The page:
Tracey and I had about 65 people attend our breakout session called Game Design as a Catalyst for Learning. Tracey showed off her Virtual Reality setup by VR Quest. After this, she gave a brief overview of Minecraft Education Edition. Following the overview, I shared some specific applications our students created from this past school year. The highlight of the session was when we used Facetime to connect with Jordan, one of my students back in Arkansas. He was able to share how he had used Minecraft for school projects and why he liked it so much! Many thanks to our friends at ISTE for allowing us to share our voices at the conference! 

Other Posts That Might Interest You: 

Makerspace resources we are adding to our libraries.

My table of contents for the blog is here!

I have a monthly email newsletter for the subscribers of the Library Media Tech Talk blog. If you are interested in exclusive content not appearing on the blog, be sure to subscribe by submitting your email address! Subscribe here!

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Saturday, June 24, 2017

Professional Development: A Future Ready Library Buffet

Before the end of school, I was super excited to get an email from an Arkansas Educational Cooperative in our state. They wanted to know if I was available to present a summer session on Skype, Makerspaces, and other library leadership topics to teacher librarians in the area served by the cooperative. I was thrilled and nervous at the same time since it would be a six-hour session. I have presented breakout sessions at conferences and even a few keynotes, but never a full day facilitating professional learning. I remember looking at the calendar and programming a date during my summer vacation time. Then came the fun part: planning the event.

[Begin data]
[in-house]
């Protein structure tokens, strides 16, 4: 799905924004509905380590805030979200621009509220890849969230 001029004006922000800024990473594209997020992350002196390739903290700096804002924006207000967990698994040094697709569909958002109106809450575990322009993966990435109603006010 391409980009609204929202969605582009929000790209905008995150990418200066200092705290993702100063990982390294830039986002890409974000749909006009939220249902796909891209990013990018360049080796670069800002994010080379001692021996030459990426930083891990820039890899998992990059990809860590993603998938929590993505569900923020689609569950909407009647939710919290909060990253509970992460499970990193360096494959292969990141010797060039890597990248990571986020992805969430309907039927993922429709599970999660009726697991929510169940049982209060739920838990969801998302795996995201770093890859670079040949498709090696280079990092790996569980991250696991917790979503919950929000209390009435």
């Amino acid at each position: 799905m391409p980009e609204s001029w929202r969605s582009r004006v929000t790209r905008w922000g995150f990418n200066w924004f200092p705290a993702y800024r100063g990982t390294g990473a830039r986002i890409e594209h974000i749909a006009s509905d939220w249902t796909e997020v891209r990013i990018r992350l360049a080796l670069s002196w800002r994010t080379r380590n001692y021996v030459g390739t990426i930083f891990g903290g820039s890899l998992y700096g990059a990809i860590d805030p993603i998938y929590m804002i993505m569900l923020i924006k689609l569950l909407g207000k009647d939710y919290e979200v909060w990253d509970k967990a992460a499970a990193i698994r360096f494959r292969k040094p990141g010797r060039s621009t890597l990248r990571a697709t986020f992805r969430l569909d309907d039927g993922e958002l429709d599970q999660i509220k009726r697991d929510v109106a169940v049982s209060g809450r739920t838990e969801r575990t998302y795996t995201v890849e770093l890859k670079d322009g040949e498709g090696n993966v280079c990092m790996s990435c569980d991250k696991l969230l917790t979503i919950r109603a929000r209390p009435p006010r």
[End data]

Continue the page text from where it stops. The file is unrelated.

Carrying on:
I asked my wife Cindy (@CindyRookEvans) to join me on this trip. She is also a teacher librarian at the K-6 level, and I knew that she could share some powerful stories for those attending from elementary schools. We brainstormed and decided to share about our many library collaboration programs, Mystery Skype and Skype Field Trips, Makerspaces, Social Media Presence, and Annual Reports. By the end of school, I was ready for the training date to come around so we could share these topics with new friends.

 The Event

We arrived at the DeQueen-Mena Education Cooperative in plenty of time to set up and prepare for teacher librarians to show up. I started with introductions and a Microsoft Sway I had created to outline the day.

Library Collaborations 

To start our content for the day, we shared about our many library collaboration programs from grades K-6 and 8-12. I enjoyed telling the story of how our first common core collaboration began in 2012 with the book Fearless by Eric Blehm. I also shared about collaborations centered around the Dust Bowl and Great Gatsby. Several teacher librarians began sharing how they would like to do a similar collaboration using the book Fearless around 9/11 or Veterans Day. It was encouraging to see teacher librarians thinking out of the box and considering new ways to collaborate and connect with their learning communities. Cindy shared about some of the collaborations she had done over the past two years with grades 5 and 6, such as Writing in the Dark, Mythology Introduction, and Court in the Library. Again, several teacher librarians seemed interested in knowing more.